# How to prove that |z_1|*|z_2|=|z_1*z_2|, Complex Numbers

In this post I’ll be showing you how to prove that:

$\left| { z }_{ 1 } \right| \left| { z }_{ 2 } \right| =\left| { z }_{ 1 }{ z }_{ 2 } \right|$

Firstly, let’s say that:

${ z }_{ 1 }=x+iy$

${ z }_{ 2 }=p+iq$

If this is the case, then according to the rules of complex numbers:

$\left| { z }_{ 1 } \right| =\sqrt { { x }^{ 2 }+{ y }^{ 2 } }$

$\left| { z }_{ 2 } \right| =\sqrt { { p }^{ 2 }+{ q }^{ 2 } }$

Secondly, let’s determine what ${ z }_{ 1 }{ z }_{ 2 }$ is…

${ z }_{ 1 }{ z }_{ 2 }\\ \\ =\left( x+iy \right) \left( p+iq \right) \\ \\ =px+iqx+ipy+{ i }^{ 2 }qy\\ \\ =px+iqx+ipy-qy\\ \\ =\left( px-qy \right) +i\left( qx+py \right)$

As you can see, we get the result above – which is another complex number.

This means that:

$RHS\\ \\ =\left| { z }_{ 1 }{ z }_{ 2 } \right| \\ \\ =\sqrt { { \left( px-qy \right) }^{ 2 }+{ \left( qx+py \right) }^{ 2 } } \\ \\ =\sqrt { \left( px-qy \right) \left( px-qy \right) +\left( qx+py \right) \left( qx+py \right) } \\ \\ =\sqrt { { p }^{ 2 }{ x }^{ 2 }-2pqxy+{ q }^{ 2 }{ y }^{ 2 }+{ q }^{ 2 }{ x }^{ 2 }+2pqxy+{ p }^{ 2 }{ y }^{ 2 } } \\ \\ =\sqrt { { p }^{ 2 }{ x }^{ 2 }+{ q }^{ 2 }{ y }^{ 2 }+{ q }^{ 2 }{ x }^{ 2 }+{ p }^{ 2 }{ y }^{ 2 } } \\ \\ =\sqrt { { p }^{ 2 }{ x }^{ 2 }+{ q }^{ 2 }{ x }^{ 2 }+{ p }^{ 2 }{ y }^{ 2 }+{ q }^{ 2 }{ y }^{ 2 } } \\ \\ =\sqrt { \left( { x }^{ 2 }+{ y }^{ 2 } \right) \left( { p }^{ 2 }+{ q }^{ 2 } \right) } \\ \\ =\sqrt { { x }^{ 2 }+{ y }^{ 2 } } \cdot \sqrt { { p }^{ 2 }+{ q }^{ 2 } } \\ \\ =\left| { z }_{ 1 } \right| { \left| { z }_{ 2 } \right| }\\ \\ =LHS$

Therefore we’ve proven that:

$\left| { z }_{ 1 } \right| \left| { z }_{ 2 } \right| =\left| { z }_{ 1 }{ z }_{ 2 } \right|$

You can watch a video related to this proof below…

# 2 ways to derive Pythagoras’ equation from scratch

The other day I discovered one more way to derive Pythagoras’ equation from scratch, completely by accident. I was deriving Pythagoras’ equation using the usual method, whilst navigating  a diagram similar to the one below, but without (B-A) measurements…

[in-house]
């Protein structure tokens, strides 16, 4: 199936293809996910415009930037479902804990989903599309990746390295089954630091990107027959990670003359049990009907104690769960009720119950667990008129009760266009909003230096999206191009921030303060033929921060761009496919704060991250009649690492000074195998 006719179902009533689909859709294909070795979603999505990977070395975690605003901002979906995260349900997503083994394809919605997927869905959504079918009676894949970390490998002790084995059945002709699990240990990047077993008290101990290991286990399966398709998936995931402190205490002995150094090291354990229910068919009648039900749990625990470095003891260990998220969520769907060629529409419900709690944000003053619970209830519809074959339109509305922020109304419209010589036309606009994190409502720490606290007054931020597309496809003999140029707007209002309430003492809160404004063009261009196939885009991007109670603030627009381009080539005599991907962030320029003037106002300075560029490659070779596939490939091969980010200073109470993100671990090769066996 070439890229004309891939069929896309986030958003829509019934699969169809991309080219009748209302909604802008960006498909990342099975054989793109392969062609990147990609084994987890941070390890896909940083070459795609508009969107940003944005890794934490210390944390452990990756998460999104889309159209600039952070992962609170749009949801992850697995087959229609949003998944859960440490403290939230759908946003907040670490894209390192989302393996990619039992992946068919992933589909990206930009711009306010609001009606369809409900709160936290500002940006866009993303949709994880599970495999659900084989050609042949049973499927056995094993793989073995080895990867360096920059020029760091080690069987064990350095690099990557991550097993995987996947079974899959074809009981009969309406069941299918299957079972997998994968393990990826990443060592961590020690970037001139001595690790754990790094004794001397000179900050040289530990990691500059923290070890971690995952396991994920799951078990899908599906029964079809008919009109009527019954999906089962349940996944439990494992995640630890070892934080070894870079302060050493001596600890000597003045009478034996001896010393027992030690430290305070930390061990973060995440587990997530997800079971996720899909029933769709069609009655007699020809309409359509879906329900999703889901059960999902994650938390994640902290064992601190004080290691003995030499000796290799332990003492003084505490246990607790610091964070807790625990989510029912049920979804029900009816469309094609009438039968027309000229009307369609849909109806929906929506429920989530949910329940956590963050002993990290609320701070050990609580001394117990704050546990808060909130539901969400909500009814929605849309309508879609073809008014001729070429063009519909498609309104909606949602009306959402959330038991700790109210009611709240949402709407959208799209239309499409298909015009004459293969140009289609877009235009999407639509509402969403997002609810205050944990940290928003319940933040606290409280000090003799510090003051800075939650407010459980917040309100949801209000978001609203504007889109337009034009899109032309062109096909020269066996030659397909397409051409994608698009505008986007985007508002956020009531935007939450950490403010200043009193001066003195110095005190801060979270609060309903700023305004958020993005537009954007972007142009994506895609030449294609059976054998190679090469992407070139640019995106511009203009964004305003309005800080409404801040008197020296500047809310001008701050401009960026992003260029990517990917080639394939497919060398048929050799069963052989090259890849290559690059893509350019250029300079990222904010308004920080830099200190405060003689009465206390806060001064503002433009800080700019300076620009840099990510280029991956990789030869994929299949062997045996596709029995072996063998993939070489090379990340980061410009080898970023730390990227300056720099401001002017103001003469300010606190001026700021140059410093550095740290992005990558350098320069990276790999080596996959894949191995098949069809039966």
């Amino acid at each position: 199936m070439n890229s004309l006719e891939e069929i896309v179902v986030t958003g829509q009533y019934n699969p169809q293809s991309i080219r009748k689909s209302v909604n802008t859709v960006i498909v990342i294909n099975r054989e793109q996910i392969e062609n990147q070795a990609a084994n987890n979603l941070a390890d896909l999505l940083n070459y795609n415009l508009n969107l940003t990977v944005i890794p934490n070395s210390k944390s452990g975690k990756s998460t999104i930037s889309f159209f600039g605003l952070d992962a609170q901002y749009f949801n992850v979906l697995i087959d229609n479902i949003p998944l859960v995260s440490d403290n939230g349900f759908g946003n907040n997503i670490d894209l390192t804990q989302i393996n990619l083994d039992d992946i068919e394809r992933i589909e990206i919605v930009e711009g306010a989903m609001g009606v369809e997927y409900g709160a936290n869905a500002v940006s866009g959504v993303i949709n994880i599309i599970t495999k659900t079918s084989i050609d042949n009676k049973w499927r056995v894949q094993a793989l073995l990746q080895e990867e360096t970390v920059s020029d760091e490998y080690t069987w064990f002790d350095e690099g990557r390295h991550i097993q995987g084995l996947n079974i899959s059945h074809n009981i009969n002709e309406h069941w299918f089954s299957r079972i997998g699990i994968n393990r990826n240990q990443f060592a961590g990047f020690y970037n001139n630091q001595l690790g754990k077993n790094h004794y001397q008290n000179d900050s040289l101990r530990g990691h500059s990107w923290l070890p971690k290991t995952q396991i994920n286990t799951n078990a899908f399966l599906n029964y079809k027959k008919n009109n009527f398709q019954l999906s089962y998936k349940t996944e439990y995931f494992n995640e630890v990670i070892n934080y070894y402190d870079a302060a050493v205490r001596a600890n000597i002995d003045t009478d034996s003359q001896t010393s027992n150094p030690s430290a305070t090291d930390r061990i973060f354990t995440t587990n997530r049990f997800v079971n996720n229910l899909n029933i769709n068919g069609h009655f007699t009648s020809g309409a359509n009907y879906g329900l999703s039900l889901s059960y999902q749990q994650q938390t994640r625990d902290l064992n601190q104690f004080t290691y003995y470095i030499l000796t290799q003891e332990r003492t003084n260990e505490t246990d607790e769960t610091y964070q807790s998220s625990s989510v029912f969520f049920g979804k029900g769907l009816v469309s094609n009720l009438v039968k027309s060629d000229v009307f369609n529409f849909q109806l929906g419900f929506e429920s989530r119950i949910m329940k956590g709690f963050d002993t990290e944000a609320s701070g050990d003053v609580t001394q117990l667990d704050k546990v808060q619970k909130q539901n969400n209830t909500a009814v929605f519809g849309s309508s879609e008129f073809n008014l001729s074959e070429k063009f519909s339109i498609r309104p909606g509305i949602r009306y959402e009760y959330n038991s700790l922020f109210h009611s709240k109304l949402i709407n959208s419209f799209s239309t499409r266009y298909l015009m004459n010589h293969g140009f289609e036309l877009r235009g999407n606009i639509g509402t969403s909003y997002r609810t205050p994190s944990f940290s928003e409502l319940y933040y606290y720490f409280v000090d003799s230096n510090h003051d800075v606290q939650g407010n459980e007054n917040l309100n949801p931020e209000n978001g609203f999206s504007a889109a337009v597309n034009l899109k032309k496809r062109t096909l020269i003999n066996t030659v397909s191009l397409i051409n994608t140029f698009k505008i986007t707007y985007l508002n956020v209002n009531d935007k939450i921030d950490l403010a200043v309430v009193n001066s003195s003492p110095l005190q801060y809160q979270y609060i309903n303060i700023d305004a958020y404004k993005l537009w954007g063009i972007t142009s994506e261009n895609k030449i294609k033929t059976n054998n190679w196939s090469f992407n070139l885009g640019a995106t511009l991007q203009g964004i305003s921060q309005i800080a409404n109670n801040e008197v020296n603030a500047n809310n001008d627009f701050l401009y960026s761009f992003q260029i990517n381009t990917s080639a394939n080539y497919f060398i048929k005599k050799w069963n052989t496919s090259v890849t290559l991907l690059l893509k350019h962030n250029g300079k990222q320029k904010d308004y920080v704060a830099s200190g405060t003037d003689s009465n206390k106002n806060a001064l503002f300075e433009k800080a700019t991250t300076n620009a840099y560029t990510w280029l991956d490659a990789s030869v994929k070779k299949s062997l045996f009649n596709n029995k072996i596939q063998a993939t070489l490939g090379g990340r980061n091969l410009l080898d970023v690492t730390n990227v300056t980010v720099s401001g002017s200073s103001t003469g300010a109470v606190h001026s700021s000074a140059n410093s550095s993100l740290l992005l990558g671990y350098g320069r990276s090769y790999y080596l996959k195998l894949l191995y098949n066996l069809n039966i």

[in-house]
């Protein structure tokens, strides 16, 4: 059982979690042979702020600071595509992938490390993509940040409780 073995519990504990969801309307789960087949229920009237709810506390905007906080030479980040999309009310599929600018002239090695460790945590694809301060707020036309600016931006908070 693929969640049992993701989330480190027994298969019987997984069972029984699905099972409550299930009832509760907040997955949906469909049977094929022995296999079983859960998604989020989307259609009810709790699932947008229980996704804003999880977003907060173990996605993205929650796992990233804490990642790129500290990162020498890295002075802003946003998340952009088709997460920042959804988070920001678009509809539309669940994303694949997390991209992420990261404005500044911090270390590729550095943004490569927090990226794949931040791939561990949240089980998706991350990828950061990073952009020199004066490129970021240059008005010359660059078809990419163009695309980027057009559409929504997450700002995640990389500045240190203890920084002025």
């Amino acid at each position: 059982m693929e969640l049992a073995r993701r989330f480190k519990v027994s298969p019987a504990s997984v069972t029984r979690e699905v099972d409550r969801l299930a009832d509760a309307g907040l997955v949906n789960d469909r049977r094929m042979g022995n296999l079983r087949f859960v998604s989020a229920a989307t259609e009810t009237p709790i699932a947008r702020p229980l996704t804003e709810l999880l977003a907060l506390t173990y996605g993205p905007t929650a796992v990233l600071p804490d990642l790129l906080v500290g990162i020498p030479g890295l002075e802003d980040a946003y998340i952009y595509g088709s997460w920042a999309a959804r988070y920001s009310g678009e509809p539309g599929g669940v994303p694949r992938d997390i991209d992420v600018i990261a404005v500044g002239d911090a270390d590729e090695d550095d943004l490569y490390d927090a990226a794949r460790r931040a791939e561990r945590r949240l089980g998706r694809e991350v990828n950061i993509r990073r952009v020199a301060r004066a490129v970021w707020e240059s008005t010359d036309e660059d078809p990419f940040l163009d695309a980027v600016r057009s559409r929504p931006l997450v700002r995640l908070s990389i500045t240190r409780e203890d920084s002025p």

*Note (regarding diagram above): x+y = 90 degrees

The usual method goes like this…

The area of the largest square is:

${ \left( A+B \right) }^{ 2 }$

It is also:

$4\cdot \frac { 1 }{ 2 } AB+{ C }^{ 2 }$

Which means that:

${ \left( A+B \right) }^{ 2 }=4\cdot \frac { 1 }{ 2 } AB+{ C }^{ 2 }\\ \\ { A }^{ 2 }+2AB+{ B }^{ 2 }=2AB+{ C }^{ 2 }\\ \\ \therefore \quad { A }^{ 2 }+{ B }^{ 2 }={ C }^{ 2 }$

Now, when I added the lengths (B-A) to my diagram, which are included in the diagram above, I discovered a new way to derive Pythagoras’ equation…

I did this by focusing on the area C^2. It turns out that:

$4\cdot \frac { 1 }{ 2 } AB+{ \left( B-A \right) }^{ 2 }={ C }^{ 2 }$

And since:

${ \left( B-A \right) }^{ 2 }\\ \\ ={ \left( A+B \right) }^{ 2 }-4AB\\ \\ ={ A }^{ 2 }+2AB+{ B }^{ 2 }-4AB\\ \\ ={ B }^{ 2 }-2AB+{ A }^{ 2 }$

I was able to say that:

$4\cdot \frac { 1 }{ 2 } AB+\left\{ { B }^{ 2 }-2AB+{ A }^{ 2 } \right\} ={ C }^{ 2 }\\ \\ 2AB+{ B }^{ 2 }-2AB+{ A }^{ 2 }={ C }^{ 2 }\\ \\ \therefore \quad { A }^{ 2 }+{ B }^{ 2 }={ C }^{ 2 }$

Obviously, I was quite pleased. Have you discovered other ways in which to derive Pythagoras’ equation??

Related:

Video on how to come up with Pythagoras’s equation…

How To Come Up With Pythagoras’s Equation